Your Weekend Roundup: What To See (And Miss) In The Theatres

By Original-Cin Staff

What’s new in comic book movies? Something old, in the case of Shazam! (Rating: B-) which was the first comic to be adopted into a film series back in the 1940s, though in those days he was Captain Marvel (see news of our podcast below), a 14-year-old boy who turns into a buff superhero by uttering the phrase, “Shazam.” Our reviewer Thom Ernst found the new reboot uneven, tired in the magical comic book origin tropes but funny and entertaining when Zachary Levi is unleashed as the super-dude with the kid’s mind.

Charlie Sexton  in the doc Carmine Street Guitars.

Charlie Sexton in the doc Carmine Street Guitars.

Should we just let buried pets lie? That’s the unintended message from Pet Sematary (Rating: C-), the remake of the 1989 movie based on Stephen King novel. Once again, a Boston family with a grumpy cat moves to a rural home, encompassing a pet cemetery on haunted ground. Jim Slotek found the new version the new film a low point in King adaptations, tearing out the guts and stuffing it with exposition.

Sunset (Rating: B-) is the sophomore film from Hungary’s László Nemes (the Oscar-winning Son of Saul) set in Budapest before the First World War. Visually fascinating, narratively impenetrable, Sunset follows a young milliner (Juli Jakab) who arrives in the city a “roiling pot of fancy costumes, class hatred, vicious misogyny and official corruption” says reviewer, Liam Lacey.

For a less Euro-centric historical drama, we recommend Edge of the Knife (Rating: B+), a film entirely in the Haida language (spoken by about 20 people), which recreates pre-contact Haida life and mythology in a traditional story of a man, maddened by guilt to the point of supernatural possession.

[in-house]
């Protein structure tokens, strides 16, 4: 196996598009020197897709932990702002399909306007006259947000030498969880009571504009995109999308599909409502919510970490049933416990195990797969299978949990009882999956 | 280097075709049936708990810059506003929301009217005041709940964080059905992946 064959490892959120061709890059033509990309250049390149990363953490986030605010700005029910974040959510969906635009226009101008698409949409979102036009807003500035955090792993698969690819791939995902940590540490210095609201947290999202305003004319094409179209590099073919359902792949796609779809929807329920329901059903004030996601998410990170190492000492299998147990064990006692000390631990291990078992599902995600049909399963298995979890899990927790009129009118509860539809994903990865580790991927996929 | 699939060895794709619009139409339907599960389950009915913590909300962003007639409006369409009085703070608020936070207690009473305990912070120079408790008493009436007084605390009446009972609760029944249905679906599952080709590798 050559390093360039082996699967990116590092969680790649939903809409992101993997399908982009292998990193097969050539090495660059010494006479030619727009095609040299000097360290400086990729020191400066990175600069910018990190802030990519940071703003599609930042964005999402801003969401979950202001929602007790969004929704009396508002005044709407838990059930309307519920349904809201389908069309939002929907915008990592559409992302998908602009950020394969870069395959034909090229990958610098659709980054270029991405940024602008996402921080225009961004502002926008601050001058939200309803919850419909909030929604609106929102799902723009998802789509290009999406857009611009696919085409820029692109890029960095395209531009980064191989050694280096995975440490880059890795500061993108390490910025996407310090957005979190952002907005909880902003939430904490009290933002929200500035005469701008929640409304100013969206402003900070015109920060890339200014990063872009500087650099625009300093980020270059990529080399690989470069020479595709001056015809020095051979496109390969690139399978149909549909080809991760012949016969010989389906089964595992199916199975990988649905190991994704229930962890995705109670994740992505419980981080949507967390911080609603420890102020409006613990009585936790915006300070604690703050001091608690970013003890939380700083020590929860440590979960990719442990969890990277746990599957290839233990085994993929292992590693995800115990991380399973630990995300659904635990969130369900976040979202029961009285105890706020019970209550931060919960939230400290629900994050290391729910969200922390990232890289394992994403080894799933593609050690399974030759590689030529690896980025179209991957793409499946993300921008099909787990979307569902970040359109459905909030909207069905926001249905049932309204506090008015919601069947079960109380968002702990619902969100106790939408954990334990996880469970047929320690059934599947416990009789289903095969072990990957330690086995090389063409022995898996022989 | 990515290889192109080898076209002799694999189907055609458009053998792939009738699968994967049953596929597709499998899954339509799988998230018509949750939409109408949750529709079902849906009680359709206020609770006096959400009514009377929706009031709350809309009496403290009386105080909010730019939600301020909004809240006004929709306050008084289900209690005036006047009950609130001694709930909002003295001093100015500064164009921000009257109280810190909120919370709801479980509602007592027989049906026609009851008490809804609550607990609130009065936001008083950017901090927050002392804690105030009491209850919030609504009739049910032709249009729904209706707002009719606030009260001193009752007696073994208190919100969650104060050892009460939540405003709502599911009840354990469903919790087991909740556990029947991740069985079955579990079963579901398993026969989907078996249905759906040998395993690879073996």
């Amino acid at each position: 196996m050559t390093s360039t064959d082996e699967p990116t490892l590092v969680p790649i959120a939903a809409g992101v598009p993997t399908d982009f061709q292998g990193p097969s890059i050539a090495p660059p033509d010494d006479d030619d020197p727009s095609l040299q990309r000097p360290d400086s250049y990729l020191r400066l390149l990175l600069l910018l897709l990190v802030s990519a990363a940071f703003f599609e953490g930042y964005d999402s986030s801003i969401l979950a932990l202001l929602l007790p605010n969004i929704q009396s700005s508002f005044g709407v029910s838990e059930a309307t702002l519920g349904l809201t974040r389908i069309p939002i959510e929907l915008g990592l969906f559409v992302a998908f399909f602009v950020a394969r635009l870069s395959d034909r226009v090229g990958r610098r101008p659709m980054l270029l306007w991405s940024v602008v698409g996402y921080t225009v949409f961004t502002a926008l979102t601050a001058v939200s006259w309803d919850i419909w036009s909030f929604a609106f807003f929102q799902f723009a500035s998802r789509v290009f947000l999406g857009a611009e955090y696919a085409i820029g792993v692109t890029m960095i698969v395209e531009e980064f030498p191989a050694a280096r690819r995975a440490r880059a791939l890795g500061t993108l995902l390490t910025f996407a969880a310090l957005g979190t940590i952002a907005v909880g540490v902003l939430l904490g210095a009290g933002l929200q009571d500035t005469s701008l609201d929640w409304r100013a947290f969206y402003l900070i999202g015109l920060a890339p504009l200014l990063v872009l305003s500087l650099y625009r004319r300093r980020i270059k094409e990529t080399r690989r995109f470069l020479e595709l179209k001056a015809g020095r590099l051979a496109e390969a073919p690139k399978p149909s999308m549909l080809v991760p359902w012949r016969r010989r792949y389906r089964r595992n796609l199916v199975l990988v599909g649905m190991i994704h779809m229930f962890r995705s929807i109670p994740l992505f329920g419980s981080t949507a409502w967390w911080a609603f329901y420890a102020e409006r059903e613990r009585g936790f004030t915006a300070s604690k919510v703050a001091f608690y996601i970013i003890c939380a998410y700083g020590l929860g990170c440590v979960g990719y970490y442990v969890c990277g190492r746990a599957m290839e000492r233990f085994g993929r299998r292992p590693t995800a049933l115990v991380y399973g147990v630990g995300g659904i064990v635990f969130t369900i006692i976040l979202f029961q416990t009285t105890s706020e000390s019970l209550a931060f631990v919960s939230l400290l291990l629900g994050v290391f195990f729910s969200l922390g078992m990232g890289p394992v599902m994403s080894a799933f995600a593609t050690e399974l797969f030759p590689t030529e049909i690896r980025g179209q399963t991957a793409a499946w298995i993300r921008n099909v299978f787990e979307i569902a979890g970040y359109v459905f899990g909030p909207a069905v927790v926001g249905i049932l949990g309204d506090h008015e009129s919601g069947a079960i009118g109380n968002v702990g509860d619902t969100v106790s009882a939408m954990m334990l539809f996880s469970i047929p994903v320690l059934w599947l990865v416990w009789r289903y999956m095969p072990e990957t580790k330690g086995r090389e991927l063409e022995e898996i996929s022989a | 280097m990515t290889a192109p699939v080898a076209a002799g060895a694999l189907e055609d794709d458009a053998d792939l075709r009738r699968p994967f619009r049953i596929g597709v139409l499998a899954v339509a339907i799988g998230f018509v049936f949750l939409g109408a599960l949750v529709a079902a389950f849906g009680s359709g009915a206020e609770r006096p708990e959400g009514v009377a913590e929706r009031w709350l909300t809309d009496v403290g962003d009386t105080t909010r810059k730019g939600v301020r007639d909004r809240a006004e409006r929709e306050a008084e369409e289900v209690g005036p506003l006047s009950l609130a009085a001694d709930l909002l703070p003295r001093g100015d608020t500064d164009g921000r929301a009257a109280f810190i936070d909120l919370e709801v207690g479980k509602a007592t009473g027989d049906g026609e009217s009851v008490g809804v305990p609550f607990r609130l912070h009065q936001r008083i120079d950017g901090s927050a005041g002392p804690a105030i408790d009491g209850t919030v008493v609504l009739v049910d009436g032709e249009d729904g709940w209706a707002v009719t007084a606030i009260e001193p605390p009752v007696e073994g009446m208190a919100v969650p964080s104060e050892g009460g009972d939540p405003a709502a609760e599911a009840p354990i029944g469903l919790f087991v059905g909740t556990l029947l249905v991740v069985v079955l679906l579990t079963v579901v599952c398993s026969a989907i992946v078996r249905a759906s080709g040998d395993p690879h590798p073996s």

Guitar heads will love Carmine Street Guitars (Rating: A), director Ron Mann’s affectionate documentary about New York music store proprietor and luthier, Rick Kelly, hanging with his famous musician friends. The Invisibles (Rating: B-) is a hybrid documentary-drama about four Jewish women and two men who managed to survive the Second World War in Berlin, where the static aged interview subjects are fascinating but the dramatic enactments feel stilted.

Finally, Jim Slotek looks at Acquainted (Rating: B-) by former De Grassi: The Next Generation actor Natty Zavitz. It’s a wry serio-comedy about two young couples exploring such favourite Toronto topics as emotional affairs, questionable decisions, and home ownership.

In this week’s podcast, we talk about the trailer buzz for Joaquin Phoenix in Joker; the best Batman, the history of the competing male and female versions of Captain Marvel… not to be confused, of course with The Marvelous Mrs. Maisel.

Have a great weekend.